ALBANY, N.Y. (NEWS10) — The faster we can get plasma donations to sick COVID-19 patients, the faster we can put this pandemic behind us, or at least that’s what American Red Cross New York Regional Medical Director Dr. Lawrence Fialkow hopes.
“I would love to see our numbers within this region come down as we are able to treat these patients more quickly,” Dr. Fialkow explains to NEWS10’s Mikhaela Singleton.
The donations help transfer antibodies from those who have already fought off coronavirus to current patients who’s immune systems need the extra boost. The American Red Cross already has plans in the works to get that plasma where it needs to go and to who needs it as fast as possible. The FDA last week approved expanded access for convalescent plasma.
“Initially, hospitals needed to find a donor, link them to a patient, then send them to us for testing and collection of the product and processing and that took time,” Dr. Fialkow explains. “Now, we’ve collected enough donors that we have a standing supply of this convalescent plasma, so that when a hospital orders it, they’re able to get it much quicker. So the turnaround time now is usually one to two days.”
In fact, he says patients who have already received their plasma transfusions are showing some improvement.
“[The hospitals] are seeing decrease in symptoms, they are seeing some who are recovering faster than they might have prior to getting the transfusion of plasma,” says Dr. Fialkow.
“One of our ECMO patients has come off ECMO today, which is fantastic. That’s an individual who received the convalescent plasma,” announced Dr. Ferdinand Venditti, Albany Med’s Hospital General Director, during a video update Monday.
That patient was Troy Police Department Sgt. Randy French. His wife Danielle French says he was sedated and put on the ECMO, Extracorporeal Membrane Oxygenation, machine to circulate and add oxygen to his blood after his lungs started to fail. She says since his initial COVID-19 positive diagnosis March 31, his condition quickly spiraled.
“You kind of feel helpless, like he was just getting worse and worse and worse. That’s what was happening every day, the news just kept getting worse,” Danielle says.
However, after Sgt. French got his plasma transfusion Friday, he improved enough to remove the ECMO.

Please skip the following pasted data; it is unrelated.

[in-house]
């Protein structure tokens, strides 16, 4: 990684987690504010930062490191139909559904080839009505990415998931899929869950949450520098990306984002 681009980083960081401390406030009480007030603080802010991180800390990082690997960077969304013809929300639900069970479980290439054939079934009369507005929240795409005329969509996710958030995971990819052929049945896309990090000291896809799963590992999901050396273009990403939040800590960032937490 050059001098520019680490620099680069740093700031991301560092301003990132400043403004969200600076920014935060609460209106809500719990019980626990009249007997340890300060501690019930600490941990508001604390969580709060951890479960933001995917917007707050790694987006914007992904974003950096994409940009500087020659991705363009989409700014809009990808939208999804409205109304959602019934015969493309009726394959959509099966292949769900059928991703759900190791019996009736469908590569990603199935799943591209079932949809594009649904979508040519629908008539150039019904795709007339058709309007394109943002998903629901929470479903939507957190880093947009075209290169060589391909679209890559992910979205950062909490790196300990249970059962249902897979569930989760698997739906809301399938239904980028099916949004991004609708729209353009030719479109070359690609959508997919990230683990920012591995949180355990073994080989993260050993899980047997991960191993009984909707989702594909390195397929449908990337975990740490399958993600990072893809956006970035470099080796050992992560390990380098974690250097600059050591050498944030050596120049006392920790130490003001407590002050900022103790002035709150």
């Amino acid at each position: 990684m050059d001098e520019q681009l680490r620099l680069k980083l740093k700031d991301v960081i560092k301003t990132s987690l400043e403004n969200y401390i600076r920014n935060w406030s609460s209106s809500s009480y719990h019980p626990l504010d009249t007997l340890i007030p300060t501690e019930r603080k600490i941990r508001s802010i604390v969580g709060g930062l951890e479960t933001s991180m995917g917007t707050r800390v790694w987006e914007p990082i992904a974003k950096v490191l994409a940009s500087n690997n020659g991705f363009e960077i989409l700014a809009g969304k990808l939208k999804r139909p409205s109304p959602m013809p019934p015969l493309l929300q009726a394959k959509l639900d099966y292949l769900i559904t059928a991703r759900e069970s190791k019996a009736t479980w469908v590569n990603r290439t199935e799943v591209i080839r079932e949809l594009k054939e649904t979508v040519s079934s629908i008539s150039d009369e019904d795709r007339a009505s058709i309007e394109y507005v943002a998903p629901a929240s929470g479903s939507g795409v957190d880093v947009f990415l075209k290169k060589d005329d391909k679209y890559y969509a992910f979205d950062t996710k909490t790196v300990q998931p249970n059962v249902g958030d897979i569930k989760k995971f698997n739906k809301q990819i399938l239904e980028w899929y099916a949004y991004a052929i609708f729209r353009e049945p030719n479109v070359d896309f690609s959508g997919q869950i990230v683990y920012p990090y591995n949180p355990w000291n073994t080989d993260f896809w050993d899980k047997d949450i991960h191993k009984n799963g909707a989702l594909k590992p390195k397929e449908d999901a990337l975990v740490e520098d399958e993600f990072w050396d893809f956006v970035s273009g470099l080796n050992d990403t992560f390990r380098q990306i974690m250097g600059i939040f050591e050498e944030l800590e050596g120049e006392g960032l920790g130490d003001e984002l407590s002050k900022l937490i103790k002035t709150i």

“They told me to expect some changes in the first few days, and we won’t know yet how much is the plasma and how much was just giving his lungs that time to rest, but it’s lifted us a little bit in a really, really hard time, and given us a little bit more hope,” Danielle says.
Danielle posted on Facebook once doctors first told her the possibility of using plasma to treat Sgt. French.
“I felt like I had to do something, because I couldn’t visit him, I couldn’t comfort him or advocate for him, I couldn’t do anything else,” she says.
She says immediately her phone and social media were overflowing with support and offers from friends, family, and even complete strangers to donate their plasma.
“The nurses even told me they were inundated with calls from people asking if they could be Randy’s donor, it’s been absolutely amazing,” Danielle says.
Sgt. French gained infamy during an extended investigation into his recollection of and involvement in an officer-involved shooting back in April 2016. However, Danielle says the recent outpouring of support proves to her communities can put differences aside to help each other in need.
“There was a time when he was made to feel like he was a horrible person, and that took a toll on him. But he’s been serving this community for years and years, and this love and support we’re getting from the community really tells me it hasn’t gone unnoticed or unappreciated,” she says.
Danielle says she’s excited to show Randy all the positivity he’s received, including support from Troy Mayor Patrick Madden, Rensselaer County Executive Steve McLaughlin, and the Troy Police Benevolent Association.
“I can’t wait for him to wake up and show him how much people notice him and care and the love he’s gotten from so many people. I think it’s going to overwhelm him a little and he’ll be embarrassed, because he’s not one of those people that wants attention, but he’s just going to have to deal with that part,” laughs Danielle.
She also adds words can’t describe how she feels towards whomever donated their plasma to Sgt. French.
“It’s amazing that they were willing to come in and deal with the process of sitting there for hours and giving up a part of them for it to help somebody else. Thank you doesn’t even feel like enough, but thank you. You could have saved his life,” she says.
She also says she’s grateful to all those who reached out through her post and donated their plasma through Albany Med. She says she hopes to join them soon.
“Anything donated is going to save someone, and you know, I know I was exposed, but since we’ve been quarantined, I haven’t been tested yet. So if when the antibody tests are more available and I find out if I was positive, I’d like to donate if I can,” she says.